Summary: on Maundy Thursday, Jesus gave us the ultimate commandment: love one another
John 13:1-17, 31-35
Today is Maundy Thursday, the least understood, probably least attended, and surely the most intimate of the Christian holy days.
It was the time of Passover, when all Jews commemorated their escape from the Angel of Death while captives in Egypt. As we partake in our Agape meal at our homes, we share with those Hebrews and Jesus and His disciples in that last meal. This meal is the foundation of the Eucharist we celebrate today; reminding us of Jesus’ suffering and our redemption through His body and blood.
Jesus was aware that His path would be to the cross, and he tried, once again, to get the disciples to understand what would be happening.
The disciples were a rag-tag collection of men who gave up everything – their families, their jobs - to follow this man from Nazareth. There had to have been intense love and respect for Jesus. He had spent almost three years with these men and women, preaching and teaching. Yet, the disciples really don’t understand and were in serious denial that He would be going away.
One last time, Jesus provided an example of how the disciples, and WE are to live in relationship with God.
After the meal, Jesus humbled himself, as a servant, to wash the feet of the disciples – a custom that was relegated to the lowest of the low in the Jewish community. He instructed the disciples to follow his example:
For I have set you an example, that you also should do as I have done to you. Very truly, I tell you, servants are not greater than their master, nor are messengers greater than the one who sent them. If you know these things, you are blessed if you do them (John 13:15)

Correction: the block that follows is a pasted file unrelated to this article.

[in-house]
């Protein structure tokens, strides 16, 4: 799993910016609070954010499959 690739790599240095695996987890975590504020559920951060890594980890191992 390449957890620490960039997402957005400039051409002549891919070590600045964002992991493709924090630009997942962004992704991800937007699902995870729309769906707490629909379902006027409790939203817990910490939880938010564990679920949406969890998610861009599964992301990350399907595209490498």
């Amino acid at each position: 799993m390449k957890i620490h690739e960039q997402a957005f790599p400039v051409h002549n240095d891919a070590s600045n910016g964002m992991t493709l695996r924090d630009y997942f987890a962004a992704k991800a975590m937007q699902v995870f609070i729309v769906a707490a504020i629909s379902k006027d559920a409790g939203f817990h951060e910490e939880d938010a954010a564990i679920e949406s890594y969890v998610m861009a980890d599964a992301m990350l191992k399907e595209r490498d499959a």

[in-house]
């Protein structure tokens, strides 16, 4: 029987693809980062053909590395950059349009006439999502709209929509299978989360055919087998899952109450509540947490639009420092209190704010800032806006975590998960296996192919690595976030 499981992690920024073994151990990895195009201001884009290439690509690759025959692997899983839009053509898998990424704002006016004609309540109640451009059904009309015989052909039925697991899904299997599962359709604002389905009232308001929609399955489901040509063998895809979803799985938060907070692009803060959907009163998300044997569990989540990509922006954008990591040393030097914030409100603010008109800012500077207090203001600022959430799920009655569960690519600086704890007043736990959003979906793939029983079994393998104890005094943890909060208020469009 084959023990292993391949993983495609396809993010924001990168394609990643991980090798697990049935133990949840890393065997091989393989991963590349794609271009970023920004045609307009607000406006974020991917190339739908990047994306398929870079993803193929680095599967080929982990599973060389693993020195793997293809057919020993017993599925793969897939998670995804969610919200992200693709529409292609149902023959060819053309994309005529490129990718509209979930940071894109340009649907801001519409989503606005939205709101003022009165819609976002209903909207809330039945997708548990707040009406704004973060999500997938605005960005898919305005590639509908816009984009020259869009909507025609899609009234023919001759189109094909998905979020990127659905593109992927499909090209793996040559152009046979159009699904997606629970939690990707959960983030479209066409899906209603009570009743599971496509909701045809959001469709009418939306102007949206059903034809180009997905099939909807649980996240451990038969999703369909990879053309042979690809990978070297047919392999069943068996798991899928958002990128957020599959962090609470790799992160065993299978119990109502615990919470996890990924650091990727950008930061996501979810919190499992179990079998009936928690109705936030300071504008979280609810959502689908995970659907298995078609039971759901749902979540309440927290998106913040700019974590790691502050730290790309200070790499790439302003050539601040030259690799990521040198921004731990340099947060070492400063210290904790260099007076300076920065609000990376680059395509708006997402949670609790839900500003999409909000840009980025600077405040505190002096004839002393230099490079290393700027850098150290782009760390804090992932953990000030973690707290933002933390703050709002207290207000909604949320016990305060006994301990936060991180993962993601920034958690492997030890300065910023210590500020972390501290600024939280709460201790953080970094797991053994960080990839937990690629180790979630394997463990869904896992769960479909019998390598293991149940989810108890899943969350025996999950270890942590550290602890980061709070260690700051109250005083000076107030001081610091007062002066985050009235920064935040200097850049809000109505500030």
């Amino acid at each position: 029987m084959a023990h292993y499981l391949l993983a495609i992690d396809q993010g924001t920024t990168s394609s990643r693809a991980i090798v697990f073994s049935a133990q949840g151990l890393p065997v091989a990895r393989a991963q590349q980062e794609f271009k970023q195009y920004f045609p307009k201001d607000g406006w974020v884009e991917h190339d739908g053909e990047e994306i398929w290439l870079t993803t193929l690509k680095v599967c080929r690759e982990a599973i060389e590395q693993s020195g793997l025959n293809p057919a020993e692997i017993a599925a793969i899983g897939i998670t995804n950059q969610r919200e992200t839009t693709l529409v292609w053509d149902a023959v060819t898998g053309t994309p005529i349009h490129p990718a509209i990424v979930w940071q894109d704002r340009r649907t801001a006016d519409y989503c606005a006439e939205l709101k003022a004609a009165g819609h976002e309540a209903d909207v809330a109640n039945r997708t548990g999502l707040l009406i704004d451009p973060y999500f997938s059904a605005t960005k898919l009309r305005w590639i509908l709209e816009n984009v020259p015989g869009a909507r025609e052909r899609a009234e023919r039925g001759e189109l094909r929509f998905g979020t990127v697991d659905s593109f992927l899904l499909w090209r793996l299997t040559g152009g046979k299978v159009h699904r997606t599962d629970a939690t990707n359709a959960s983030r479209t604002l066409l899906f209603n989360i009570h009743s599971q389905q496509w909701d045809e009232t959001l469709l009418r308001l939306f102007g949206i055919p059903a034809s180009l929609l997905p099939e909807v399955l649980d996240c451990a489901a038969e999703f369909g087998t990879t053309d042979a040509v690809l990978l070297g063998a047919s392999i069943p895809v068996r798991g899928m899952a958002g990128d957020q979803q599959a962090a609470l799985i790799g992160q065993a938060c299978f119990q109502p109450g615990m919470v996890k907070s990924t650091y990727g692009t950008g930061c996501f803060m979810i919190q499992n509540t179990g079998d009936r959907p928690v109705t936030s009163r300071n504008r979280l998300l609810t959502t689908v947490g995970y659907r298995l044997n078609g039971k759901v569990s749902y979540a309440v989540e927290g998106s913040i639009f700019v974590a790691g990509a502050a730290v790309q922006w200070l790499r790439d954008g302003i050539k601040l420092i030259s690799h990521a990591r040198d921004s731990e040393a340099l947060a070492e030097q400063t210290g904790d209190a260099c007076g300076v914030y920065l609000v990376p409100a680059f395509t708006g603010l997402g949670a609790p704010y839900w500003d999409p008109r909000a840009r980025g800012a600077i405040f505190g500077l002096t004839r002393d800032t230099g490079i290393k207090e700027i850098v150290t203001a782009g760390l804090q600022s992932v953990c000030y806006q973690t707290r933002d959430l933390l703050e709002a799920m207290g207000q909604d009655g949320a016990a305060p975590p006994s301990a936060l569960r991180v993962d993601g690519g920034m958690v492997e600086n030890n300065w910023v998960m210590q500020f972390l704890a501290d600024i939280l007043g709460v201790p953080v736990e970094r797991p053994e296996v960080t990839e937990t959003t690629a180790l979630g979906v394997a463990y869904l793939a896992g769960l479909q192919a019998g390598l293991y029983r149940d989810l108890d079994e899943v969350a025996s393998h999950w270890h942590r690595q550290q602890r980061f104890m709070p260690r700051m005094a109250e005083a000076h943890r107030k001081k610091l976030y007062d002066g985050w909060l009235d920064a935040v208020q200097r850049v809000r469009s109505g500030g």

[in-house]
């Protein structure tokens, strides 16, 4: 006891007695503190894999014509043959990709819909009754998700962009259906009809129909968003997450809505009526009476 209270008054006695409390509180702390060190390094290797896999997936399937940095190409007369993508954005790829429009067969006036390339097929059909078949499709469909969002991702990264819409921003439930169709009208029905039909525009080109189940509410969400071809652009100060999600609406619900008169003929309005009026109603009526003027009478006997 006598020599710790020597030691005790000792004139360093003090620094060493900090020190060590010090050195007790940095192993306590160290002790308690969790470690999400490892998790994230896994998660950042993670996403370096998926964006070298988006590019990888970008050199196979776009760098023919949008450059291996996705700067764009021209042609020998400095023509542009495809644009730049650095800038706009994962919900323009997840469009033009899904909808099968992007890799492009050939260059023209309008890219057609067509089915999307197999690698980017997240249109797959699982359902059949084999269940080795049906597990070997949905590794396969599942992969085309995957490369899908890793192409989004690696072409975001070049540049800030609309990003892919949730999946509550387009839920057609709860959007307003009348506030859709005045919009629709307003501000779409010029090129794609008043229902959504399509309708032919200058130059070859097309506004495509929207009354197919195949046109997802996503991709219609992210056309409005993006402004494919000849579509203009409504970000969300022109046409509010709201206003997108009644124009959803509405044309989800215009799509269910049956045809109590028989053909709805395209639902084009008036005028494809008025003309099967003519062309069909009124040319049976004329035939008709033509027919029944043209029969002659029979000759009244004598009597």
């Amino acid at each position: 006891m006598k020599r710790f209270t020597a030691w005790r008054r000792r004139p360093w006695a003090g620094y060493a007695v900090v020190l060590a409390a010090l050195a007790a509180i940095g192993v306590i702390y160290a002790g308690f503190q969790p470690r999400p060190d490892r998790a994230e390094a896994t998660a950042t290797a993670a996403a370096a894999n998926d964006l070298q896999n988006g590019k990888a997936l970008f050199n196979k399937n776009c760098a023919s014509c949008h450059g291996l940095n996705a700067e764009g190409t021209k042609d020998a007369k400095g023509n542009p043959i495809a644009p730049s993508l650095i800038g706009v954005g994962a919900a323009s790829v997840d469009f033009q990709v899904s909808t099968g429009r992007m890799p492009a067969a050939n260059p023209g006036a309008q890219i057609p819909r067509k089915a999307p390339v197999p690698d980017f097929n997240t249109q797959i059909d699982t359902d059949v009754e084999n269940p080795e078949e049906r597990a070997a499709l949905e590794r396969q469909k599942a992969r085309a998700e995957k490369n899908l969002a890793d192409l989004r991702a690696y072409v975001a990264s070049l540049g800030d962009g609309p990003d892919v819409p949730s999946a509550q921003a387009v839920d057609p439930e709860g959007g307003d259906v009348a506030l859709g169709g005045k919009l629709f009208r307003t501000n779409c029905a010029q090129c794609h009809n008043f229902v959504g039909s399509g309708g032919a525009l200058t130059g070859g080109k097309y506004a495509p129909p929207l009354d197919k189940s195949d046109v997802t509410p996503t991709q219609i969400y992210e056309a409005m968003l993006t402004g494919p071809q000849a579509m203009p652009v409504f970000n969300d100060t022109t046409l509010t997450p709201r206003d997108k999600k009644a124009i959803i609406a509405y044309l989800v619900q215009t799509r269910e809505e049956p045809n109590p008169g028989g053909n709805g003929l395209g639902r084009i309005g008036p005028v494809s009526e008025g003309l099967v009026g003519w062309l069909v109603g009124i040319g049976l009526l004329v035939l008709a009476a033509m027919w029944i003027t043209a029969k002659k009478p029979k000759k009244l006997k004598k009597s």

This is to remind us that by following His example of humbling himself, we can be more Christ-like and live a more godly life.
Today is call ‘maundy’ from the Latin ‘mandatum’, meaning commandment or order, because of the command that Jesus gave to ALL of us.
Love one another. As I have loved you, so you must love one another. (John 13:34)
That is our charge, not only on this Maundy Thursday, but now and for the rest of our lives.
After Jesus had shared a meal with his disciples, He went to the Garden of Gethsemane to pray. We are told, that for Jesus the Garden of Gethsemane frequently served as a place of quite reflection, and especially for prayers with his heavenly father. He took with him Peter, James and John, to keep him company and possibly protect him.
Jesus prayed that this burden should be lifted from him, but he understood that he must do this alone – there is no one who could bear the cross or share his pain and death. He alone was the Chosen One – and he accepted that. It was here that Judas came with the Roman soldiers and Jewish temple authorities and arrested him.
Delivered at Saint Stephen’s Episcopal Church & University Center, Columbus, OH; 9 April 2020